Persephone in Finsbury Park

Persephone in Finsbury Park

Second Light Publications, 2016
ISBN 978-0-9927088-2-5


The poems move seamlessly between every day personal feelings of hope, anxiety, concern about the world we live in, to glowing visions of what might and back to reality. Women’s continuing struggle to achieve ‘identity’ is the theme of seven poems in the second part of the book including the narrative poem, Persephone in Finsbury Park, an updating of the Greek myth to a warm and serious contemporary story about Persi, the young heroine who becomes her own person.



Heaving her enormous bulk onto a bookshelf high
above my bed, then pushing until she was out of sight
took all my strength and it didn’t dislodge her from my mind.

But I rebelled against the weight of her disapproval,
shut myself away every morning in that small room
of my own, the room which is me, to let imagination

run wild as brambles and grasses in an untended garden,
coaxed visions into scribblings on paper until desk
and floor were littered, until unblinking as owl eyes,

words stared from my screen. Of course, the moment
I emerged I came face to face with her large a life
on the landing. For years this matron, large-bosomed

and with a voluminous knowledge gathered from decades
of managing a household, followed me around tutting
because I hadn’t blanched or basted, couldn’t pluck a duck.

She snorted at unruly children sliding down the stairs,
at dust rollicking along skirting boards, rounded on me
for failing to keep a properly stocked linen cupboard.

Then the day I found out this paragon was Isabella Beeton,
a young woman who instead of devoting her life to home
and family like other Victorian wives, travelled by train

with her publisher husband to his London office, wrote
books fat with information, mostly magpied from other books,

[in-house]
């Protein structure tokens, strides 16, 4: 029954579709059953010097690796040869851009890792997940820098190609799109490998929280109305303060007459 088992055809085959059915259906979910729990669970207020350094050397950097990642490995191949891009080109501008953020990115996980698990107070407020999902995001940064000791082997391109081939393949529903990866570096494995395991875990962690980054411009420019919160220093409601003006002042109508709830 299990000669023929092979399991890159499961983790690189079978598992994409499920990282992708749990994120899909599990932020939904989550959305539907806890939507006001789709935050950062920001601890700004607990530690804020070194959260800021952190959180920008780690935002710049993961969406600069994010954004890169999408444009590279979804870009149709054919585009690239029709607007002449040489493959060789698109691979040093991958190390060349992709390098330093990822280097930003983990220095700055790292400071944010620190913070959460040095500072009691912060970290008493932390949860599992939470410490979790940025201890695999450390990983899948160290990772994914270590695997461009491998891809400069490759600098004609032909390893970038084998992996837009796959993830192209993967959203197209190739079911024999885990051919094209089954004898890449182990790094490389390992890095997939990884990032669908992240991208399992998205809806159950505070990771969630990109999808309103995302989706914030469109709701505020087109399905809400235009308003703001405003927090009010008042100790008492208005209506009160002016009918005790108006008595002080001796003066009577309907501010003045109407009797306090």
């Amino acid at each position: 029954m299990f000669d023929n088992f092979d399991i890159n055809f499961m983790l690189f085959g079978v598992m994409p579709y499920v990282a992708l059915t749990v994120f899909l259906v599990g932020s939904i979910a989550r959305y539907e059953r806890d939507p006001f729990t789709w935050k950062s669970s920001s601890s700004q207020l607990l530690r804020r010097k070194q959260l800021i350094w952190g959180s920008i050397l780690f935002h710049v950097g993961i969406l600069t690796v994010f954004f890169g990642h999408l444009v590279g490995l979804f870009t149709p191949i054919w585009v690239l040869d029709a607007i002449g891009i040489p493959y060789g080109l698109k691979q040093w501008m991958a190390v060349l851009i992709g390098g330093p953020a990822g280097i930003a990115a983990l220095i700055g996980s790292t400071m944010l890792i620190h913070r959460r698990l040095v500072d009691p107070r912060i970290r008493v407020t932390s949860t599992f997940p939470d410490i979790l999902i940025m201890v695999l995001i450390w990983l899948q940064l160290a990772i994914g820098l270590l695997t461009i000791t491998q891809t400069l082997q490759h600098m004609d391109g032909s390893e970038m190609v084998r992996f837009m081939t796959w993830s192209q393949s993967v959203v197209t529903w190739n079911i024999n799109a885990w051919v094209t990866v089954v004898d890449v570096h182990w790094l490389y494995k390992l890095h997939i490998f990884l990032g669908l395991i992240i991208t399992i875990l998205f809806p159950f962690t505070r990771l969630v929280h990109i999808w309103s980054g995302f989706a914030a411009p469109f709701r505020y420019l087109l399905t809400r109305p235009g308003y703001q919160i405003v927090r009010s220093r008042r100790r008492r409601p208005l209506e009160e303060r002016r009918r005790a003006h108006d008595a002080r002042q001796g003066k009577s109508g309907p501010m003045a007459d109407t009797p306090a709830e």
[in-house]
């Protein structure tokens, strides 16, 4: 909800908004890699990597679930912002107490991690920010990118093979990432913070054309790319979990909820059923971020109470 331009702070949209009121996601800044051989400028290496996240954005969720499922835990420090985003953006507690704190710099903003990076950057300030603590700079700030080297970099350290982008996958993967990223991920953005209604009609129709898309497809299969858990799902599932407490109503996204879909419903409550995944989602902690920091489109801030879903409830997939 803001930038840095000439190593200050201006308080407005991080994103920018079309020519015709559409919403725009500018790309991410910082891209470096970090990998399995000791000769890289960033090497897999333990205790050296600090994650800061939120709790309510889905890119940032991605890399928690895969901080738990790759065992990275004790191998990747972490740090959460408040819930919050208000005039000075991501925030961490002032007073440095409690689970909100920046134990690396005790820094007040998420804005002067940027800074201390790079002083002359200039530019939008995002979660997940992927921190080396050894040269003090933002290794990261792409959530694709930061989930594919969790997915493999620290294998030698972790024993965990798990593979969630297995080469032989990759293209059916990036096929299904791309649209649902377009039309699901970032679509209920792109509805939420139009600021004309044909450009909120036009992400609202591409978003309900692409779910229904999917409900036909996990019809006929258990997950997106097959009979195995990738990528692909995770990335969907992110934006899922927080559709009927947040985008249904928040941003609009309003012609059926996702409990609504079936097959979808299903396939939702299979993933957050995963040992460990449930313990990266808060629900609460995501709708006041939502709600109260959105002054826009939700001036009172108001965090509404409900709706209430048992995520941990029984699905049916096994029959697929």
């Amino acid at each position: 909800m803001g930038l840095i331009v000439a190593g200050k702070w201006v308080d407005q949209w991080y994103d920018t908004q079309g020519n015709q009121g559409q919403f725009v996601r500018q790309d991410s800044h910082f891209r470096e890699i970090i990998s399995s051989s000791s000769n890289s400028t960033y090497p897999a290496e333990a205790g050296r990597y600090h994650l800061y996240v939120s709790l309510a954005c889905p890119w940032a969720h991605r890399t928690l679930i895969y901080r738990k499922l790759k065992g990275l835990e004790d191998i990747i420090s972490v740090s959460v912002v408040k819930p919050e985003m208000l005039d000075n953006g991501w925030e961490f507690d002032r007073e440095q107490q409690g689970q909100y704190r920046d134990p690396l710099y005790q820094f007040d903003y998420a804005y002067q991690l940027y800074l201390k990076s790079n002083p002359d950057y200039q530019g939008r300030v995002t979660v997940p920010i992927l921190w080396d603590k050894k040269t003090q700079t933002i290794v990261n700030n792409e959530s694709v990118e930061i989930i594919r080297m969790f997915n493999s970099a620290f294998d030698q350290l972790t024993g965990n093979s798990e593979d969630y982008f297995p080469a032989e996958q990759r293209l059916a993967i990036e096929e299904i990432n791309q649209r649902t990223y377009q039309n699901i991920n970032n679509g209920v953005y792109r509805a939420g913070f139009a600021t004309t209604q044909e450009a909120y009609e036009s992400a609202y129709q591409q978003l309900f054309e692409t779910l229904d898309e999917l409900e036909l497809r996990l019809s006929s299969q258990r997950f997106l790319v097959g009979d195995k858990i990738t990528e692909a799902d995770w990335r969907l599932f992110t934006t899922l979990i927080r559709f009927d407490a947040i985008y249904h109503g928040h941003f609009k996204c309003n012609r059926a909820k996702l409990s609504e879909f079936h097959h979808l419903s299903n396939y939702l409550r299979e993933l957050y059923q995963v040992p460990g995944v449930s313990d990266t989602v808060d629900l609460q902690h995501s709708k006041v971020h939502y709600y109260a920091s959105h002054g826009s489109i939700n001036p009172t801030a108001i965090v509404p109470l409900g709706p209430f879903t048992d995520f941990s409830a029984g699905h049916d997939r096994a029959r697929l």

about household management, became a money-spinner,

an authority for later generations. I also learnt she’d suffered
several miscarriages, bore two children who died in infancy,
two who survived, died herself after the second –

thanks to Mr Beeton’s syphilis. Yet for years books
in her name continued to appear. The matron’s ghost
still persists in my mind but what troubles me is Isabella.

For all the thousands of pages this woman produced
in her short life, the real Mrs Beeton didn’t leave
a single word about what she thought, felt, endured.


“Youthful exuberance and zest for life leap from the pages of this collection… Many of the starting points are reassuringly familiar: the minutiae of daily London life, the domestic fauna and flora. The way in which poems suddenly take wing is familiar too. But they always fly to unfamiliar places… A poem about the humble swede asks us to conceive a day when even this ungainly vegetable is an endangered species. The poems are rooted in the twenty-first century, never in the past…The book’s eponymous poem is a rollicking read to be devoured by all those whose hearts sink when confronted with a long poem.”
Justina Hart, in Artemispoetry

“This pamphlet is packed with colour and soul and a sense of the numinous in the common or everyday. Many of these poems are imbued with a joy in simple existence, leaving the reader enriched and more aware of the startling fact of simply being alive and in the world. Schneider is a sensory poet and the book is full of exquisite imagery, often inspired by the natural world, with the best poems lifting the reader into new and unexpected territories. The title poem is a tour-de-force exploring the dynamics of the mother-child relationship amongst other themes. It is highly readable, witty and I devoured it in one setting. For seasoned poetry readers and those new to the genre, I would highly recommend this collection.”
Sarah Westcott, review on Amazon books

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